- News Home
17 April 2014 12:48 pm ,
Vol. 344 ,
Officials last week revealed that the U.S. contribution to ITER could cost $3.9 billion by 2034—roughly four times the...
An experimental hepatitis B drug that looked safe in animal trials tragically killed five of 15 patients in 1993. Now,...
Using the two high-quality genomes that exist for Neandertals and Denisovans, researchers find clues to gene activity...
A new report from the Intergovernmental Panel on Climate Change (IPCC) concludes that humanity has done little to slow...
Astronomers have discovered an Earth-sized planet in the habitable zone of a red dwarf—a star cooler than the sun—500...
Three years ago, Jennifer Francis of Rutgers University proposed that a warming Arctic was altering the behavior of the...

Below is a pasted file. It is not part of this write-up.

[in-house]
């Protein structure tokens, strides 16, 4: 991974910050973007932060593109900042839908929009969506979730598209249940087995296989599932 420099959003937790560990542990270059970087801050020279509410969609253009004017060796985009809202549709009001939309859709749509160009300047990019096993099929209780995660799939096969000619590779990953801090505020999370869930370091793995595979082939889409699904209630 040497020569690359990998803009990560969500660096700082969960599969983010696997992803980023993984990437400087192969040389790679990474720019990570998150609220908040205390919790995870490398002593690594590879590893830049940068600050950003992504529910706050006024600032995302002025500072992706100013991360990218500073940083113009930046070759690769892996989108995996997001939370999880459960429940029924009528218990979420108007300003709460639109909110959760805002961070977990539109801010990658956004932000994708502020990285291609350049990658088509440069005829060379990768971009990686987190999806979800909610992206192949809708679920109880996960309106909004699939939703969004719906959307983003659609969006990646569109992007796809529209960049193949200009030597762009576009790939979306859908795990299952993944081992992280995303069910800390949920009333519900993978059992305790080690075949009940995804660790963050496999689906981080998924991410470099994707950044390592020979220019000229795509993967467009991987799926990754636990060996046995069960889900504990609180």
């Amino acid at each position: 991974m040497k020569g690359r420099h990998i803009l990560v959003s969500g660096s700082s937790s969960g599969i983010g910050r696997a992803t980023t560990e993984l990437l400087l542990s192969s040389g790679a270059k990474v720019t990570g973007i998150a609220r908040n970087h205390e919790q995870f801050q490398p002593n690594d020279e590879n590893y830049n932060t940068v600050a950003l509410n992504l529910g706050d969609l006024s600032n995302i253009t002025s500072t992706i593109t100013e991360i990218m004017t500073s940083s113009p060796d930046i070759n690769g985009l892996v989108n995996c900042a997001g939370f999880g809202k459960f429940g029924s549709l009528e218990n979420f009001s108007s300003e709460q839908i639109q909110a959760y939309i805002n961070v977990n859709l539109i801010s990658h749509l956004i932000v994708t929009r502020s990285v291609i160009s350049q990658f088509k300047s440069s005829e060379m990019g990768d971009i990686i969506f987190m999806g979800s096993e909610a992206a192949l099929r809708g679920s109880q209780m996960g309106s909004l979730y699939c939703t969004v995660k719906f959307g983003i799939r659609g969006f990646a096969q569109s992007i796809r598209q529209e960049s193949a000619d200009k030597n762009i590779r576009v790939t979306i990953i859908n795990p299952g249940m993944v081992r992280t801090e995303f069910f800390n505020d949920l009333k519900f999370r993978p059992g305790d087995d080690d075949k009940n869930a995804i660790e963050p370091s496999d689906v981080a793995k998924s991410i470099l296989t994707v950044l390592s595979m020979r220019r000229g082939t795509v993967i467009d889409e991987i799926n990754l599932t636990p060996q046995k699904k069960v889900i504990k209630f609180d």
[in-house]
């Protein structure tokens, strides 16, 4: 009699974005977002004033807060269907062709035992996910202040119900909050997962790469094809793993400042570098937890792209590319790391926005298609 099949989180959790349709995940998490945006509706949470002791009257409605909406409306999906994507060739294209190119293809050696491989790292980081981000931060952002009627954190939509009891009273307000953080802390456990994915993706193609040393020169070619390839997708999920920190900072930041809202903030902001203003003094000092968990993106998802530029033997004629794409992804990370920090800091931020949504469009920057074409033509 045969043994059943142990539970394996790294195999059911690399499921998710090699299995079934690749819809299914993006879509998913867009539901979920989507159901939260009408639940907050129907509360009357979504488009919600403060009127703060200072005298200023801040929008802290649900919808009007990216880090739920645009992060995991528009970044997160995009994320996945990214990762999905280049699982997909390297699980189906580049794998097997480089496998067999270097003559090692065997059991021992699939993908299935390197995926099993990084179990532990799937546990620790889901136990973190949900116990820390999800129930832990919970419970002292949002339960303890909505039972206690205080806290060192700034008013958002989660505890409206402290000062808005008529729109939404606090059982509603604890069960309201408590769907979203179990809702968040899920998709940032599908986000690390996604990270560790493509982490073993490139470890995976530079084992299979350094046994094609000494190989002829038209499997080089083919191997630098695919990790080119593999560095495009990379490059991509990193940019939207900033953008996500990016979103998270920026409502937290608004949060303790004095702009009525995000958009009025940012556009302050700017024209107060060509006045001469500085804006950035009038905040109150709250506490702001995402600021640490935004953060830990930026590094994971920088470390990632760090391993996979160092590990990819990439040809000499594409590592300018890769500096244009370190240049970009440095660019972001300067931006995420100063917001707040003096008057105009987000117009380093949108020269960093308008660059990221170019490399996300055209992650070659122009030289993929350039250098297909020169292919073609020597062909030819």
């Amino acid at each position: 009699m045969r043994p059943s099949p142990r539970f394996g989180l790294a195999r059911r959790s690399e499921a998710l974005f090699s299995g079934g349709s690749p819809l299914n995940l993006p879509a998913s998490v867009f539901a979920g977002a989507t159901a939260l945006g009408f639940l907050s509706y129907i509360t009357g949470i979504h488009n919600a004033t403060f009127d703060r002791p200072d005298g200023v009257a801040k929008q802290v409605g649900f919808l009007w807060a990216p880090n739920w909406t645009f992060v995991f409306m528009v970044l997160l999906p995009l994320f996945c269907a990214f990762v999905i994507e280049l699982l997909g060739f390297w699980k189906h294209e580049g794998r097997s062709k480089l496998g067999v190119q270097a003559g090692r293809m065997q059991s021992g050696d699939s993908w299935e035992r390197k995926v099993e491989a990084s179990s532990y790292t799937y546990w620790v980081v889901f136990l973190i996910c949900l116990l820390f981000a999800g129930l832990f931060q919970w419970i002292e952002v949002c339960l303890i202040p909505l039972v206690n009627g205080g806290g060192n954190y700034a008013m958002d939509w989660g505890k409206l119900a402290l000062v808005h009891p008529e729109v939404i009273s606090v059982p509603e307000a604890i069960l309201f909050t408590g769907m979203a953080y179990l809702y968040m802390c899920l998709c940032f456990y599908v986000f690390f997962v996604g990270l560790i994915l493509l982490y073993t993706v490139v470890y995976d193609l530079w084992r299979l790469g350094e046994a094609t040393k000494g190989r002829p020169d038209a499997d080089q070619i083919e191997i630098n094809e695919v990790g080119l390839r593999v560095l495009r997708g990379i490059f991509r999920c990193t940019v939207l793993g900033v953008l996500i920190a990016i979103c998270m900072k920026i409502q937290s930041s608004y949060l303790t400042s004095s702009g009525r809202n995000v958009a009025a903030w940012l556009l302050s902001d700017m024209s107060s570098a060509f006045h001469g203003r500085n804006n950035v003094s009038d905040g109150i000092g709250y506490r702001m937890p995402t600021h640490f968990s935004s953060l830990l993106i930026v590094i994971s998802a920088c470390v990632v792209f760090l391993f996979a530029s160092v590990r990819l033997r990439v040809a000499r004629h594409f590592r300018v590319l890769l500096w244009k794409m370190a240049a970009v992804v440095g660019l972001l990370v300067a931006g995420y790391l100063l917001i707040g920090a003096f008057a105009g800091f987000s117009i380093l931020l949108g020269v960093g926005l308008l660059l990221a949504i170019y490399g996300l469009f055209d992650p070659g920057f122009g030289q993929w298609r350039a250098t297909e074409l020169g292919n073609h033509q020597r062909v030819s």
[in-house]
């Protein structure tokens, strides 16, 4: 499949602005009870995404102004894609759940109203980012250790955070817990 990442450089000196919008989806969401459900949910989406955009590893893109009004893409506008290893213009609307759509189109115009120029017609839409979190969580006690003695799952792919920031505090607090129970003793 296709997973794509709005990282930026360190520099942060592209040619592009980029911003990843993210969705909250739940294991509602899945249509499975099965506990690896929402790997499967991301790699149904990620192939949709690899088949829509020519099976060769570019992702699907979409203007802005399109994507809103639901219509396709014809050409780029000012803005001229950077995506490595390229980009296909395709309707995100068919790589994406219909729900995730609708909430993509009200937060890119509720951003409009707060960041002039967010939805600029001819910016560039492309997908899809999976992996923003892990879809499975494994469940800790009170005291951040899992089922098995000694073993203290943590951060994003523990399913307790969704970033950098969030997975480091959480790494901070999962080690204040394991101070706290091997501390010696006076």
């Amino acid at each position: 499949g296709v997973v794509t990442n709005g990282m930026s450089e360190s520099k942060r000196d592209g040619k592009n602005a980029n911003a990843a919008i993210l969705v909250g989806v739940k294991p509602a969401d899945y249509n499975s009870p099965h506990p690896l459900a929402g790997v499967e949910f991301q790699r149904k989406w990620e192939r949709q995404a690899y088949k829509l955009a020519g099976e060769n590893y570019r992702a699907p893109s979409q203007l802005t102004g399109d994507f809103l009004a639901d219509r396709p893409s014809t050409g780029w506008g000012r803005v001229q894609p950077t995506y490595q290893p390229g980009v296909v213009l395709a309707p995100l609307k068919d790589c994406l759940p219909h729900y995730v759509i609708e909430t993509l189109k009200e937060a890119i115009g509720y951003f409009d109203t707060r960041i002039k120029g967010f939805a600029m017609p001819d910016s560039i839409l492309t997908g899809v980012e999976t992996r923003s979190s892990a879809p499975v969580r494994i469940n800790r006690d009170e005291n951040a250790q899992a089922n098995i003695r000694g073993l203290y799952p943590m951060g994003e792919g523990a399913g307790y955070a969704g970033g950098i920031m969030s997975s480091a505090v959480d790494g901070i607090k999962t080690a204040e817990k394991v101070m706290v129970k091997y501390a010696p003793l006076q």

- 17 April 2014 12:48 pm , Vol. 344 , #6181
- About Us
29 May 2009 2:03 pm
A Geoffrey Beene ad campaign in the June issue of GQ features 11 biomedical scientists (all men) posing with rock stars such as Seal and Sheryl Crow. Why? It seems that the clothing company has a foundation that funds medical research. The campaign aims "to honor the researchers who are saving our lives, to make science rock as a career choice for the next generation, and to raise [stars'] platinum voices in demand for future research funding," the ad says. Coming soon on a Web site, visitors will be able nominate their favorite science rock star or sign a petition asking Congress to increase funding for medical research. This shot features Alzheimer's researcher Rudy Tanzi, Aerosmith guitarist Joe Perry, and geneticist Francis Collins, who seems to be everywhere these days as rumors grow ever louder that he will soon be nominated as director of the National Institutes of Health. (For more details, see the Science Careers blog's take on the ad.)